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Victory

A Historic Ruling: NCAA Ordered To Pay Student Athletes

A historic working-class victory was achieved on May 23, when the National Collegiate Athletic Association (NCAA) bosses agreed to settle three federal antitrust cases that were filed by three student athletes. The agreement will allow schools to directly pay student players for the first time in history. In what is known as the “amateurism model,” college athletes have traditionally been excluded from receiving any compensation for their athletic talent, name recognition and labor. The recent settlement is expected to change that super-exploitative practice. The NCAA Board of Governors, as well as the parasitic leaders of its five “power conferences” — the Atlantic Coast Conference (ACC), Big Ten, Big 12, Southeastern Conference (SEC) and Pac-12 — agreed to pay more than $2.8 billion in back pay and damages over the next 10 years to both past and current athletes.

Jury Finds Palestine Action Activists Not Guilty Over Elbit Occupation

Two activists from Palestine Action were unanimously acquitted of criminal damage against arms manufacturer Elbit by a jury in Leicester Crown Court after a deliberation of just one hour and 40 minutes. For six days from 19 May 2021, four people from Palestine Action occupied the roof of UAV Tactical Systems, an Elbit drone factory in Leicester. The action was taken urgently in response to the ongoing bombardment of Gaza at the time. Whilst on the roof, the activists spray painted messages including “Shut Elbit Down” and “Free Palestine”, damaged a skylight to reveal a military drone inside and sprayed the building in blood red paint.

Unicorn Riot Nets Resounding Win For Press Freedom Against Oil Corporation

Saint Paul, MN — The Minnesota Court of Appeals issued a ruling favoring Unicorn Riot on Monday, May 6, rejecting the oil company Energy Transfer LP’s attempt to obtain newsgathering materials through a subpoena, blunting a three-year legal pressure campaign. In April 2021, the company behind the Dakota Access Pipeline started trying to force Unicorn Riot to give out sensitive and privileged materials developed in the process of covering the controversial fracked oil pipeline and the massive, historic organized resistance against it. (See our full-length documentary, Black Snake Killaz [2017], DAPL category, and Standing Rock and DAPL content tags for dozens of original stories.)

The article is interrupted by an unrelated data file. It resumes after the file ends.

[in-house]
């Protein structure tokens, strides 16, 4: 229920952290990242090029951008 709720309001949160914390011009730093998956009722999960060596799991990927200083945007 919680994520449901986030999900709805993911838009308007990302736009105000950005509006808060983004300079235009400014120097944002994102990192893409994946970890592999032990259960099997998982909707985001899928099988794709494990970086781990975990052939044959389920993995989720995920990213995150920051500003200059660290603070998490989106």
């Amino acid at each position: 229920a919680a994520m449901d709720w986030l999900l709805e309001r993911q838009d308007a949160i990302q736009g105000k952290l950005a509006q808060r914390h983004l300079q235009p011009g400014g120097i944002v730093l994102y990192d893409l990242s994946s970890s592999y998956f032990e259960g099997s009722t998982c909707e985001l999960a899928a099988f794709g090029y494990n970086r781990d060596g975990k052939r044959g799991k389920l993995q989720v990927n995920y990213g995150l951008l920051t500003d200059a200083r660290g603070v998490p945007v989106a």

Portland State University Will ‘Pause’ Donations From Boeing

Portland State University (PSU) will temporarily halt donations from Boeing, responding to student calls to cut ties with the giant aerospace and missile manufacturer amidst Israel’s war on Gaza. President Ann Cudd stated in an open letter released Friday that PSU plans to organise a forum in May to address student concerns regarding their affiliations with the multibillion-dollar weapons manufacturer. She wrote: “PSU will pause seeking or accepting any further gifts or grants from the Boeing Company until we have had a chance to engage in this debate and come to conclusions about a reasonable course of action.”

Forest Defenders Declare Victory After 22-Day Tree Sit

Josephine County, OR – Environmentalists are declaring victory after occupying a stand of old growth forest for three weeks to prevent trees from being logged. Forest defenders launched a tree sit on April 1 to prevent Boise Cascade Wood Products, the timber company who bought the logging rights, from cutting a stand of mature trees which represents some of the last remaining intact old growth in the region. For 22 days, community members occupied a patch of old growth forest that sits inside the boundaries of the Poor Windy Forest Management Plan.

UAW’s Chattanooga Victory: Score One For The North In Our Endless Civil War

History—good history, if conditional history—was made last Friday in Chattanooga, as workers at Volkswagen’s factory there voted to join the United Auto Workers by an overwhelming margin of 2,628 to 985, a 73 percent to 27 percent landslide. The vote was historic on any number of counts. It marks the UAW’s first successful unionization of a foreign-owned auto factory after a number of failed attempts; it marks the first unionization in many decades of a major group of workers in the non-union South; it may even mark the rebirth of a powerful union movement, something the nation has lacked over the past 40 years.

Climate Activists In New England Celebrate ‘The End Of Coal’

On March 27, Granite Shore Power, or GSP, announced that it will “voluntarily” stop burning coal at its Merrimack and Schiller Stations in New Hampshire by 2028. Major news outlets have been hailing the news as the “end of coal in New England” and casting GSP as a leader in the transition to clean, renewable energy. Insofar as media have acknowledged the role of outside pressure on GSP at all, they have mainly cited a lawsuit by the Sierra Club and Conservation Law Foundation for alleged violations of the Clean Water Act. But activists know better: Nonviolent direct action gets the goods.

First City-Wide Rent Reduction In The History Of New York Upheld